Rejects ambient light. The main draw of a screen like the XS850E is its ability to cancel out the effects of ambient light. Judged on this criterion, it is a resounding success. Lights above or to either side of the screen had little to no effect on dynamic range or black level. Light coming from the same direction as the projected image tended to cause a little bit of black washout, but the poorly-directed ambient light did not reflect as completely as the highly focused light coming from the projector. So, even in this worst-case scenario, the XS850E fabric performed better than a white screen.
Higher contrast, deeper black. The XS850E's relatively low 0.85 peak gain gives projected images a deep, inky black level, while the screen's ambient light rejection boosts dynamic range by preserving low-end shadow detail. This contrast boost is not limited to times when there is a lot of ambient light -- the contrast boost was evident even with the lights out.
Wide viewing angle. Screens work by reflecting light back towards the audience, but the mechanics of that reflection can vary. A screen's reflective properties are quantified as gain.
Assuming a projector mounted perpendicular to the horizontal center of the screen, every screen will appear brightest to a viewer seated along that same axis -- centered, and at a right angle to the screen surface. The diagram below illustrates this concept. By measuring a screen's brightness at this position, you obtain what is called peak gain at zero degrees viewing axis or simply peak gain. Peak gain for the XS850E fabric is listed as 0.85, and our in-house testing returned a value of 0.82. Compared to a pure white 1.0-gain screen, the same image on the XS850E will appear 82% as bright when viewed from the ideal position.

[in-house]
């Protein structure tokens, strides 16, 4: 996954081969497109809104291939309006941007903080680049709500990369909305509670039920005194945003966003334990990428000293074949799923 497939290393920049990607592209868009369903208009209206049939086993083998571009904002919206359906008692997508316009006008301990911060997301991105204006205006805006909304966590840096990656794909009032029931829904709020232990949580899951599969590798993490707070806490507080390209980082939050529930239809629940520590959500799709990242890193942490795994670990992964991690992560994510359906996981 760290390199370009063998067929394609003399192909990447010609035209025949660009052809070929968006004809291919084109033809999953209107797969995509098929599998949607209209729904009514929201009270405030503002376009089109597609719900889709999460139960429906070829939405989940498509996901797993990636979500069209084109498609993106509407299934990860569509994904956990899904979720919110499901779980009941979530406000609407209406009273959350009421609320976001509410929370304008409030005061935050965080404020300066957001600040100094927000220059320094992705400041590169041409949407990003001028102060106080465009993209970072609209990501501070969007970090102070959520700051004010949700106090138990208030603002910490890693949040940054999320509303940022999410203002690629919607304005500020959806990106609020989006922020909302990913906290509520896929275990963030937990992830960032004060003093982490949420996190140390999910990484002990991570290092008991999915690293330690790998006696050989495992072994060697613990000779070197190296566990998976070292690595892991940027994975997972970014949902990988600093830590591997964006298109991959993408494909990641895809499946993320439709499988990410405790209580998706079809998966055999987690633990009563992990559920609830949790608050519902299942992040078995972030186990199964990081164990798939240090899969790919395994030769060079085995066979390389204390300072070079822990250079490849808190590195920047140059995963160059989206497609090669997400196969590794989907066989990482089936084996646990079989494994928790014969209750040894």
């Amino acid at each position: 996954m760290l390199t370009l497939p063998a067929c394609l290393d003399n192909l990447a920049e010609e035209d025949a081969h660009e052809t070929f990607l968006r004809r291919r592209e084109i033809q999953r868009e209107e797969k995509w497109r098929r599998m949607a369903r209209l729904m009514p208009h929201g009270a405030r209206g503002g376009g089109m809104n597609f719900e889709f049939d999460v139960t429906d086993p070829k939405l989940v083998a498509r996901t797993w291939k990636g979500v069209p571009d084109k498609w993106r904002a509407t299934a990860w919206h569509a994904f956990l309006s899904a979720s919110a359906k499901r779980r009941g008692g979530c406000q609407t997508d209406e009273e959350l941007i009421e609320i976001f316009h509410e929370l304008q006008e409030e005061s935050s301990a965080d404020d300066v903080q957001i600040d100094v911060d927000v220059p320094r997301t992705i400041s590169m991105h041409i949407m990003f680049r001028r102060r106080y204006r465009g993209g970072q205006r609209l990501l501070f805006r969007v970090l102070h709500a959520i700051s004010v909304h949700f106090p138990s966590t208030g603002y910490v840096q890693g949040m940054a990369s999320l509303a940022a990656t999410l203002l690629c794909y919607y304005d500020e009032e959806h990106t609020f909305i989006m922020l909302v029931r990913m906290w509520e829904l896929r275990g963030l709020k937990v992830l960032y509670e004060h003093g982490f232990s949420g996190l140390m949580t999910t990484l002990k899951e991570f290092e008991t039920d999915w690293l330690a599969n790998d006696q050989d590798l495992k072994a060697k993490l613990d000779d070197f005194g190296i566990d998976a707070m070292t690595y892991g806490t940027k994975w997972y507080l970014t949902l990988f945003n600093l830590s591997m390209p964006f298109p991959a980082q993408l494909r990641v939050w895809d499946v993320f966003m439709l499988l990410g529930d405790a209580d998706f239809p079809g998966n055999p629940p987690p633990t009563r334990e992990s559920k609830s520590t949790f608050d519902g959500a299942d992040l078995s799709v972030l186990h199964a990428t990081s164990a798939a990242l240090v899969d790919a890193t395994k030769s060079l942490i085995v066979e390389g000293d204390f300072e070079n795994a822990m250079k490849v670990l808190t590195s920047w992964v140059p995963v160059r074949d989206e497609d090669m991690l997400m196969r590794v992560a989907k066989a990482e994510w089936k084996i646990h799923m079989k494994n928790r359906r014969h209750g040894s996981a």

A viewer seated along the blue line will see the image at maximum brightness.
Every screen will appear dimmer to a viewer at a wide angle than it does to a viewer sitting dead center. The angle at which the screen appears half as bright as it does in the ideal position is called the half gain viewing angle. We measured a half-gain angle of 78 degrees horizontally and 18 degrees vertically, which matches up fairly well with the specified 85 and 25 degrees H/V listed in the product's specifications. This is excellent performance for a light rejecting screen. In the past, many ambient light rejecting screens suffered from narrow viewing angles, making it difficult to seat any significant number of people comfortably in the ideal viewing area. The XS850E fabric allows viewers to sit in a 156-degree cone while still receiving at least half brightness.
Easy assembly vs. other ALR screens. Ambient light screens aren't like normal flexible screens. While modern ambient light rejection screens are flexible enough to be rolled up and shipped in smaller boxes, they typically have more complicated installation procedures due to their inflexibility compared to conventional screens. Compared to these inflexible screens, the XS850E/Onyx combination is much easier to assemble and mount.
The XS850E screen uses a mounting system wherein semi-flexible plastic rods are inserted into pockets along each edge of the screen. Those rods are used by plastic brackets which stretch the screen to the frame itself, requiring no tools. This is possible because the XS850E material is mounted to a more flexible backing material which will stretch to fit the screen to the frame. The Onyx frame itself does require an allen wrench for assembly, but one is included in the package.
The last ALR screen we reviewed, the Black Diamond II by Screen Innovations, used a rubber band system to attach the screen via holes in the screen material itself. Previous screens have come with a rigid backing, which simplifies installation but makes shipping and handling much more expensive. In comparison to these screens, Draper's Onyx attachment system is much simpler and requires no special tools. And, since the backing material is not used as an imaging surface, you do not need to worry about fingerprints on the material -- a constant concern on other ambient light screens.